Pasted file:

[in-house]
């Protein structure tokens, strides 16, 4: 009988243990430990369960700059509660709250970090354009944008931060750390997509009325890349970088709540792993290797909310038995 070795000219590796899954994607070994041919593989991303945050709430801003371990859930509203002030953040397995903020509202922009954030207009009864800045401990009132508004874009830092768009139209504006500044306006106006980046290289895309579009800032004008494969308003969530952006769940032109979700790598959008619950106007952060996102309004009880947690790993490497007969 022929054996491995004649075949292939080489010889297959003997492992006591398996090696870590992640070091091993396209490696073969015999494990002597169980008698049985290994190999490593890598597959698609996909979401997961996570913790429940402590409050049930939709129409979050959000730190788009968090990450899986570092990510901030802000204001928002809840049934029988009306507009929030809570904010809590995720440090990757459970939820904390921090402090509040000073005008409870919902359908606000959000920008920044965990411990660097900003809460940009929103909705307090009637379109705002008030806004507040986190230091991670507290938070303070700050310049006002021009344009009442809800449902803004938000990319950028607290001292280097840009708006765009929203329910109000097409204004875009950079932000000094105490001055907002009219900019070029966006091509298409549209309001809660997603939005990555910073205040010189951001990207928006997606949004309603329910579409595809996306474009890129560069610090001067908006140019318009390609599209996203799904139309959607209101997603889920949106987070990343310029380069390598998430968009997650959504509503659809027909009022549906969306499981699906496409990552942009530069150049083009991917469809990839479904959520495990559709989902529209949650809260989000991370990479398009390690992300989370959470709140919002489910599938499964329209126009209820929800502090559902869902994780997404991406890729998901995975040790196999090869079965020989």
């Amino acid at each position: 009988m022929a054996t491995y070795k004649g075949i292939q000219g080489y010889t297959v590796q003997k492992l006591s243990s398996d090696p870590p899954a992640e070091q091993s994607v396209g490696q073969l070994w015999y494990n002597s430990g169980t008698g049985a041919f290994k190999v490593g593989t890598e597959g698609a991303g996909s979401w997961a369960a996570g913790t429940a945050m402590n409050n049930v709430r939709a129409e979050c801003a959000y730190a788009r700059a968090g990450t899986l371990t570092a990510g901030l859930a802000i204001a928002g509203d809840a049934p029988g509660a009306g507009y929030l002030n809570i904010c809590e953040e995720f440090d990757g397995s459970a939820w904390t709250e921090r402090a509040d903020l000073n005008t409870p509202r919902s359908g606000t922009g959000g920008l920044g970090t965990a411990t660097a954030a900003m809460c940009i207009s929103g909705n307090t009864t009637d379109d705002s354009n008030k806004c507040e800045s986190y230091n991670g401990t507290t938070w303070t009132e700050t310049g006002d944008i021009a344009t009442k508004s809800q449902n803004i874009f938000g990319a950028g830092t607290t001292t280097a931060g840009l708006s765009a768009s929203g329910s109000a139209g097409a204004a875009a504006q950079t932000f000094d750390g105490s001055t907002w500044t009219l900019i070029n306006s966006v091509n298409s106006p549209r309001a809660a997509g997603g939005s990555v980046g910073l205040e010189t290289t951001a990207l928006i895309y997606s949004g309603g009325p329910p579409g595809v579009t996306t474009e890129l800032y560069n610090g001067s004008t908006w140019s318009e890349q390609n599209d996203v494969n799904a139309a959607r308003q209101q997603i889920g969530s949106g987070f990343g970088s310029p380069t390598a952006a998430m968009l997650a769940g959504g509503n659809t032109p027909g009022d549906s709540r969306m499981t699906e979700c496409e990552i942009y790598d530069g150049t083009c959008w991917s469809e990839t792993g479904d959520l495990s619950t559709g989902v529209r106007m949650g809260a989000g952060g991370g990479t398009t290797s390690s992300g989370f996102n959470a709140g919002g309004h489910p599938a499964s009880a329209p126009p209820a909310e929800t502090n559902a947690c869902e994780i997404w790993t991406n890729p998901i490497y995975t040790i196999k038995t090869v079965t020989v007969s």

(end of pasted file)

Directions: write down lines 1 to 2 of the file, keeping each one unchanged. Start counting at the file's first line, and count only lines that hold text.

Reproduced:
[in-house]
């Protein structure tokens, strides 16, 4: 009988243990430990369960700059509660709250970090354009944008931060750390997509009325890349970088709540792993290797909310038995 070795000219590796899954994607070994041919593989991303945050709430801003371990859930509203002030953040397995903020509202922009954030207009009864800045401990009132508004874009830092768009139209504006500044306006106006980046290289895309579009800032004008494969308003969530952006769940032109979700790598959008619950106007952060996102309004009880947690790993490497007969 022929054996491995004649075949292939080489010889297959003997492992006591398996090696870590992640070091091993396209490696073969015999494990002597169980008698049985290994190999490593890598597959698609996909979401997961996570913790429940402590409050049930939709129409979050959000730190788009968090990450899986570092990510901030802000204001928002809840049934029988009306507009929030809570904010809590995720440090990757459970939820904390921090402090509040000073005008409870919902359908606000959000920008920044965990411990660097900003809460940009929103909705307090009637379109705002008030806004507040986190230091991670507290938070303070700050310049006002021009344009009442809800449902803004938000990319950028607290001292280097840009708006765009929203329910109000097409204004875009950079932000000094105490001055907002009219900019070029966006091509298409549209309001809660997603939005990555910073205040010189951001990207928006997606949004309603329910579409595809996306474009890129560069610090001067908006140019318009390609599209996203799904139309959607209101997603889920949106987070990343310029380069390598998430968009997650959504509503659809027909009022549906969306499981699906496409990552942009530069150049083009991917469809990839479904959520495990559709989902529209949650809260989000991370990479398009390690992300989370959470709140919002489910599938499964329209126009209820929800502090559902869902994780997404991406890729998901995975040790196999090869079965020989």